'Palestinians' planning rights ignored'

Advocacy group says court eschews ruling on government's decisions regarding building permits.

By DAN IZENBERG
September 30, 2007 21:53
4 minute read.
isawiya 298 AJ east jerusalem

isawiya 224.88 AJ. (photo credit: Ariel Jerozolimski [file])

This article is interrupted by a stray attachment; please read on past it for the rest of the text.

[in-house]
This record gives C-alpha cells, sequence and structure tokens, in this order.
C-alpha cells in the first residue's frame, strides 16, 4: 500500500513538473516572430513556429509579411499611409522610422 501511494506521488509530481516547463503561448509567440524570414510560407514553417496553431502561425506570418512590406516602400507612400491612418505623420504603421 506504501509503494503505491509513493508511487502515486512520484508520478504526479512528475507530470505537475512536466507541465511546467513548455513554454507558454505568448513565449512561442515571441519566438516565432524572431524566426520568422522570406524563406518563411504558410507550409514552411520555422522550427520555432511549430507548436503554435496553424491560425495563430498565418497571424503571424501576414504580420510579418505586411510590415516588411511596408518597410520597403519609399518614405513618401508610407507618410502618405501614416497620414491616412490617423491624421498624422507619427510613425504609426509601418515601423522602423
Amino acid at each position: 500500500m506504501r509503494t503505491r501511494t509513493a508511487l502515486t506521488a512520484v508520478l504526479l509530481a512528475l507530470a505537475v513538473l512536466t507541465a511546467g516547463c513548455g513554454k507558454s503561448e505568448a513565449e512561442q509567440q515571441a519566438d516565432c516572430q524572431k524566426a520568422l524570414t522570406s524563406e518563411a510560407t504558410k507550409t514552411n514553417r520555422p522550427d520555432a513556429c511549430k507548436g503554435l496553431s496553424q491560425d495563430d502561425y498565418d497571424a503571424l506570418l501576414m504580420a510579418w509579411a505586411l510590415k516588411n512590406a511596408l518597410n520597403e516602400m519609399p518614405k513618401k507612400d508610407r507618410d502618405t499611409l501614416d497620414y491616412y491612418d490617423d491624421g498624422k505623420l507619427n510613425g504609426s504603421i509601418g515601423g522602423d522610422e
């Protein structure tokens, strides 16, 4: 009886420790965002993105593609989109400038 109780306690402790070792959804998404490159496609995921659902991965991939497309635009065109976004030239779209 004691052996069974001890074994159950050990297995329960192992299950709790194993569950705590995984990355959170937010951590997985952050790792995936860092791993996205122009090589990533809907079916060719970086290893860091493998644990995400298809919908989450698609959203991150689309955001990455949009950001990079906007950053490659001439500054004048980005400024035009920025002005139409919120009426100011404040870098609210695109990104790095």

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The High Court of Justice is unwilling and often unable to intervene in government decisions regarding physical planning decisions, to the detriment of the Israeli public and particularly the Palestinians, who have nowhere else to turn for impartial remedy, planners at Bimkom - Planners for Planning Rights told The Jerusalem Post on Sunday. "The resort to the High Court of Justice is essentially for appearances sake only, for the world to see," said Nir Shalev. "In theory, there is judicial review of government decisions regarding physical planning, but in essence there is nothing." Shalev and Alon Cohen Lifshitz, an architect at Bimkom, were particularly incensed by the contrast in two recent back-to-back decisions by the High Court regarding the residents of the Palestinian village of Bil'in and the adjacent Jewish neighborhood of East Matityahu. In one of the petitions, the villagers demanded that the route of the barrier be shifted because it was planned to protect East Matityahu, even though the neighborhood had not yet been built. In the second petition, the villagers demanded that all the buildings which had been built so far in East Matityahu be torn down because they had been given building permits based on a zoning plan that had not been approved. On September 4, the court accepted the petition regarding the route of the barrier. The next day, the court rejected the second petition, ruling that the zoning plan had been legally approved retroactively and that the homeowners who guilelessly purchased the apartments should not be punished for the actions of the local council which issued the illegal permits. But Shalev and Alon charged that in doing so, the court had ignored, and in some cases not known about, planning facts that could have changed their minds. Shalev charged that the court has made it clear all along that it will not intervene in planning decisions. He pointed to a High Court ruling handed down on December 10, 2006, in which Acting Justice David Cheshin wrote, "It has been determined by judicial legislation that this court will not intervene in the decisions of the planning authorities except for cases in which they acted illegally." According to Shalev and Lifshitz, there has only been one case in which the High Court accepted a petition against the planning authorities. That case involved the failure of the local council to publish a zoning plan before it was given final approval. But while the Jewish population has recourse to a three-tier hierarchy of autonomous planning councils - the local, district and national planning committees - the Palestinian population can only resort to the completely centralized Higher Planning Council and its branches, whose members are all appointed by the military commander. According to Shalev and Lifshitz, the Jordanian law which had been in effect in the West Bank before the Six Day War provided for a highly refined committee made up of representatives of the various interests affected by planning decisions. Military Order 418, which takes precedence over Jordanian law, introduced a system giving the military commander full control over the composition of the planning committees. Thus, the only independent judicial instance that Palestinians can appeal to regarding issues of physical planning is the High Court of Justice. Yet the High Court refuses as a matter of policy to intervene in such complaints. Beyond the policy question, the High Court, according to its present mandate, is unequipped to deal with planning issues, said Shalev. It cannot hear witnesses, clarify facts or go into the details of an issue. "The court cannot deal with factual disputes, while in most petitions involving physical planning, factual disputes arise," said Shalev. For example, the inability to examine facts created problems regarding the Alfei Menashe petition, said Shalev. In order to make the settlement of Alfei Menashe contiguous with Israel, the barrier planners created an enclave penetrating several kilometers into the West Bank and trapping five Palestinian villages. The court ordered the army to tear down the barrier and build a new one which would cause less harm to the villagers. However, it did not go into the details of where the new route should be and left that up to the army. According to Shalev and Lifshitz, the army's new route was actually more harmful than the original one. The High Court, however, rejected a petition by the villagers against the new route. In the case of Bil'in, although the High Court gave the state guidelines for rerouting the barrier, it is not a foregone conclusion that the new route will be a less harmful to the villagers than the existing one. However, the Bimkom planners were more upset by the High Court's alleged refusal to deal with the planning objections raised by the petitioners, represented by Attorney Michael Sfard, in the petition to demolish the apartments. For example, according to Jordanian planning law, the authorities should have prepared an outline zoning plan for all of Modi'in Illit, a town of about 30,000 residents with high-density residential construction in the pipeline. An outline plan is a statutory document that determines residential building densities, road networks, land allocations for public buildings and green space, special uses and so on. The idea of the plan is to make certain that the needs of the residents will be met according to priorities that take the entire community - present and future - into account. The planners argued that despite Jordanian law, there was no outline zoning plan for Modi'in Illit and that the town - already one of the largest Jewish towns in the West Bank - was built by patchwork, without an overall vision and without overall needs taken into account. They told the Post they were also concerned that a non-statutory master plan calls for establishing a municipal park for all of Modi'in Illit on Palestinian-owned land containing olive orchards. While the master plan has no legal status, it indicates that certain municipal needs have not been taken into account within the current boundaries of the Modi'in bloc.